Dance Theatre of Harlem.
Repertory is said to build audiences and develop dancers. With four programs during its two weeks here and usually two casts per ballet, Dance Theatre of Harlem is Washington, D.C.'s only visiting or resident dance company that still has an extended and continuous repertory season. That made it feel like the good old days.
Unlike in those days, DTH hasn't danced much Balanchine in a while. This is being rectified. In the opening program's Serenade, ensembles straggled and there was insufficient attack. (And the women wore tutus with see-through skirts instead of Karinska's evocative originals.) On the second bill, the pace kept stalling in The Prodigal Son; even Duncan Cooper's impatience as the Prodigal came in starts and stops. At last, Concerto Barocco, on program three, was coherent.
Artistic director Arthur Mitchell's public remarks make it clear he knows that his dancers have a way to go in Balanchine, and he's called in Suzanne Farrell to coach. Program four's Pas de Dix, derived from the Raymonda staging by Balanchine and Alexandra Danilova a half-century ago, was set for DTH by Frederic Franklin. The company gave this divertissement a lush touch to distinguish its nineteenth-century Petipa origins from the rigorousness of full Balanchine.
These dancers are adept at drama. In Agnes de Mille's Fall River Legend, they projected a small town's sense of community with a tragic chorus's resonance. Yet they didn't breathe life into Kenneth MacMillan's Las Hermanas. MacMillan must have set out to do an Antony Tudor "psychological" ballet, but the result isn't even as good as a de Mille. Neither MacMillan nor de Mille had Tudor's skill in using suppressed movement to reveal temperament. Both, though, copied his way with telltale motions such as the thigh grind that labels characters as sexually frustrated. While de Mille incorporated such expressions into solid characterizations, MacMillan supplied little else than the label. Virginia Johnson, poignant as the Accused in Fall River Legend, ought to have tried the crucial role of the mother (which was undercast) in Las Hermanas.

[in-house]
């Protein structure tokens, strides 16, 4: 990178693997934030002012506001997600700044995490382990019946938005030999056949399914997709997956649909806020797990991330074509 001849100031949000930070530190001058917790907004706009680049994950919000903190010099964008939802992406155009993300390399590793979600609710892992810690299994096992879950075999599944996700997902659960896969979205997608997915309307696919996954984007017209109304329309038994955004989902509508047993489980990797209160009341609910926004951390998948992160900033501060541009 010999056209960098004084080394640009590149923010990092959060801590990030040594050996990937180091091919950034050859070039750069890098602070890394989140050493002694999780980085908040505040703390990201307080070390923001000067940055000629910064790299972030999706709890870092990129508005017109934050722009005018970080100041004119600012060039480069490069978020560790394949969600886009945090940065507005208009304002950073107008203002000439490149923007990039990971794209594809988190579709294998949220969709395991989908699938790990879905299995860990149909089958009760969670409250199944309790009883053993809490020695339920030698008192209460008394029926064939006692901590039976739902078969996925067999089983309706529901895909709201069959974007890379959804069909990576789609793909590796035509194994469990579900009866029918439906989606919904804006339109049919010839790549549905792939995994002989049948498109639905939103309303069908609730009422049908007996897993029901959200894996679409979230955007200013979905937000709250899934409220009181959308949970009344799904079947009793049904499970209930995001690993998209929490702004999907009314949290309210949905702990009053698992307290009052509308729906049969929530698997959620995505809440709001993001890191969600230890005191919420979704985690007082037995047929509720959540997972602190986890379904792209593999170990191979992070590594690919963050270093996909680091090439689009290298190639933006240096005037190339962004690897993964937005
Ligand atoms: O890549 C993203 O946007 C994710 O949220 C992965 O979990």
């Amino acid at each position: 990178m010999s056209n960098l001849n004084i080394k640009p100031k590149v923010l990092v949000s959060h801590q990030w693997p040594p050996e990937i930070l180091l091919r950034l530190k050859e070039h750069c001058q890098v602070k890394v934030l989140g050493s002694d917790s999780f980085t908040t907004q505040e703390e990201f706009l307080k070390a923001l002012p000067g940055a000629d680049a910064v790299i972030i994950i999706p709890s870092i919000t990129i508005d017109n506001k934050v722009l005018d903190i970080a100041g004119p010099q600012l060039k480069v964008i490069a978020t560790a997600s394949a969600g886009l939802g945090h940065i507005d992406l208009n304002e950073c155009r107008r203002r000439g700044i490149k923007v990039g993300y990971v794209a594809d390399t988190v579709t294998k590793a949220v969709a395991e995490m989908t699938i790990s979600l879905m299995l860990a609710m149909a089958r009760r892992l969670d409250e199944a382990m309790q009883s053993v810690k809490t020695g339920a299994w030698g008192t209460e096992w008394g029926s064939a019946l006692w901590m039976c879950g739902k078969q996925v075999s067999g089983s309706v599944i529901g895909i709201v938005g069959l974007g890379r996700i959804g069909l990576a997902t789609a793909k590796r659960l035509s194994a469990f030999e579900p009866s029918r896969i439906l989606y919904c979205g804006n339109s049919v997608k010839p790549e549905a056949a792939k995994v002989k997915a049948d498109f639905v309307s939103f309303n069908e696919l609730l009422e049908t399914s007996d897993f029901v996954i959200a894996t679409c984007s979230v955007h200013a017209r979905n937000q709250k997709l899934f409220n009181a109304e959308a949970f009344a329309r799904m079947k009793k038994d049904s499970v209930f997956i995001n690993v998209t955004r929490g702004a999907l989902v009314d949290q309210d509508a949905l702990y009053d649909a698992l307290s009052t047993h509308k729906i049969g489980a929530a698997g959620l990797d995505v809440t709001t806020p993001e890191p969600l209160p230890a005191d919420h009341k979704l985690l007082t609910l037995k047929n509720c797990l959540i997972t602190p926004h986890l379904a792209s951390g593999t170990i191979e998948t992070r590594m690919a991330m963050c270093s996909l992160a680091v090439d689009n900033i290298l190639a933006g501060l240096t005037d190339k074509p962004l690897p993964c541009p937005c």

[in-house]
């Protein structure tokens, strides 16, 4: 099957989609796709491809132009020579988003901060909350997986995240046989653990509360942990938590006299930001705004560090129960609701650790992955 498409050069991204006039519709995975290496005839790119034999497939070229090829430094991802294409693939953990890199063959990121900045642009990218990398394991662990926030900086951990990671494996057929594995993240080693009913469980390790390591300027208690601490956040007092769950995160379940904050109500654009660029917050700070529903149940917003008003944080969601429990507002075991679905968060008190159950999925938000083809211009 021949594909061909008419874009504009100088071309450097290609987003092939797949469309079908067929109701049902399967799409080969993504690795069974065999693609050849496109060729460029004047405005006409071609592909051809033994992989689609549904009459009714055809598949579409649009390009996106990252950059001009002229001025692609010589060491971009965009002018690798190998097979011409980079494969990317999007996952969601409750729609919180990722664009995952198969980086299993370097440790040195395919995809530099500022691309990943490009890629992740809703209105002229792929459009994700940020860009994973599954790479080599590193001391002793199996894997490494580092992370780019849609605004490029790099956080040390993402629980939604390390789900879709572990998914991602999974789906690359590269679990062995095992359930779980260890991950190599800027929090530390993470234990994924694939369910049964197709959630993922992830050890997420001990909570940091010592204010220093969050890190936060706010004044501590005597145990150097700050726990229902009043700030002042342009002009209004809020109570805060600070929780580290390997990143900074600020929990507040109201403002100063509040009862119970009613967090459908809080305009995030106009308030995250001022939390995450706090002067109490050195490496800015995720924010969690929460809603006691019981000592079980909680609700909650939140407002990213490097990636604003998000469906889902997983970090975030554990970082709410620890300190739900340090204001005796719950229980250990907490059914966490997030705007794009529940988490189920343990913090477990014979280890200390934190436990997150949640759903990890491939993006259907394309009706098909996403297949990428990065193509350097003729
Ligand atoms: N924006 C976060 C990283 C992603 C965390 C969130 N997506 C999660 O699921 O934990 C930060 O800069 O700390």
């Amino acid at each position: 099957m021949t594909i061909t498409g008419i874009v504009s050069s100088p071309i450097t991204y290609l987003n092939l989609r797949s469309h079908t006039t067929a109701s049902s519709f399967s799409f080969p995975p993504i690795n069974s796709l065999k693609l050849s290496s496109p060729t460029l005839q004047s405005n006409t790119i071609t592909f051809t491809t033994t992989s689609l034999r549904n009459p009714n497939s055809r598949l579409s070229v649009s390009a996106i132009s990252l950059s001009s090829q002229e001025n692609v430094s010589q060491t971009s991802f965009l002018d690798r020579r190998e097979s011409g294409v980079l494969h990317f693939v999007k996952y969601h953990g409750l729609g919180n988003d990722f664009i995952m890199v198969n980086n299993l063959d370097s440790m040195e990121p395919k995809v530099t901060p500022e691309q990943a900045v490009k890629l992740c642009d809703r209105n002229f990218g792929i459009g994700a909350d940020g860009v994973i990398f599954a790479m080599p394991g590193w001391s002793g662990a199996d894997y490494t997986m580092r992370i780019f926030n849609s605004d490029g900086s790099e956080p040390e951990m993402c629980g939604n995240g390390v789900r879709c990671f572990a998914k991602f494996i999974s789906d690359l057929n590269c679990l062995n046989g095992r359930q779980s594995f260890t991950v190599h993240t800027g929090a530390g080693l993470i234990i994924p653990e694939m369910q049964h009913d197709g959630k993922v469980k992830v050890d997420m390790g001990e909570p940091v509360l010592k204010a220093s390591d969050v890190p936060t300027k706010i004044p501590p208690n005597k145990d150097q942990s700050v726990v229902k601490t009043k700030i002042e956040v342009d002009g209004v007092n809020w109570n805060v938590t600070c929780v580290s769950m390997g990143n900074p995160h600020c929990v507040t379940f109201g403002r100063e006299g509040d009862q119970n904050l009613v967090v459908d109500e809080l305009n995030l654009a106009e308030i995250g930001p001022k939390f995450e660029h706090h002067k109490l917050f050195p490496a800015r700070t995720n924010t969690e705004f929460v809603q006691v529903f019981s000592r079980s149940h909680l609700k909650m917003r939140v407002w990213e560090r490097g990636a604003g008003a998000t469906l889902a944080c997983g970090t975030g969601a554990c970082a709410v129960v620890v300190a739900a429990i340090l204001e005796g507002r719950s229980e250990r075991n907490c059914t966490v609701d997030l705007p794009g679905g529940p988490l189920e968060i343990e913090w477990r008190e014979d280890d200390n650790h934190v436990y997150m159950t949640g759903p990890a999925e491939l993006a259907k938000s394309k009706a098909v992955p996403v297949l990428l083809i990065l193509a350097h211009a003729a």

Johnson as Dreamer in Acid Dreams and Nightmares, and strong Tai Jimenez as Her Dream Self, infused sensuality and a sense of danger into MH soloist Robert Garland's second ballet for the company. Overly ambitious in trying to give form to chaotic visions, build expressive movement with academic steps, and engage Harry Partch's elusive music, Dreams succeeds visually. The choreographer and his designers (lighting by Kevin Meek, costumes by Pamela Allen-Cummings, set by Maurice Flagg) made this ballet as intensely colorful and climactic as a 3-D movie. Garland's first ballet, The Joplin Dances, isn't ambitious in form, but still delights with its lilt and sentiments.
That DTH dances best when working directly with a choreographer was even more apparent in Alonzo King's pieces than in Garland's. King, ostensibly deconstructing movement from diverse sources, restructures it in anatomically, kinetically satisfying ways while hinting at all sorts of meanings. His new Ground uses more balletic, fewer African ingredients than its forerunner, Signs and Wonders, and pessimism is implied in male-female relations. The two works, though, could be combined like the daylight (Signs) and nighttime (Ground) acts of a romantic ballet. King's ample movement vocabulary is not arbitrarily diverse; his dynamic alternations consist of more than stark contrasts. Among choreographers trying to extend neoclassicism into a higher energy range, King has resisted making merely hyperactive ballets.
This repertory season developed DTH's dancers, but didn't build a big audience. Next year, the company returns for one week only.
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|Title Annotation:||Opera House, Kennedy Center, Washington, D.C.|
|Article Type:||Dance Review|
|Date:||Oct 1, 1996|
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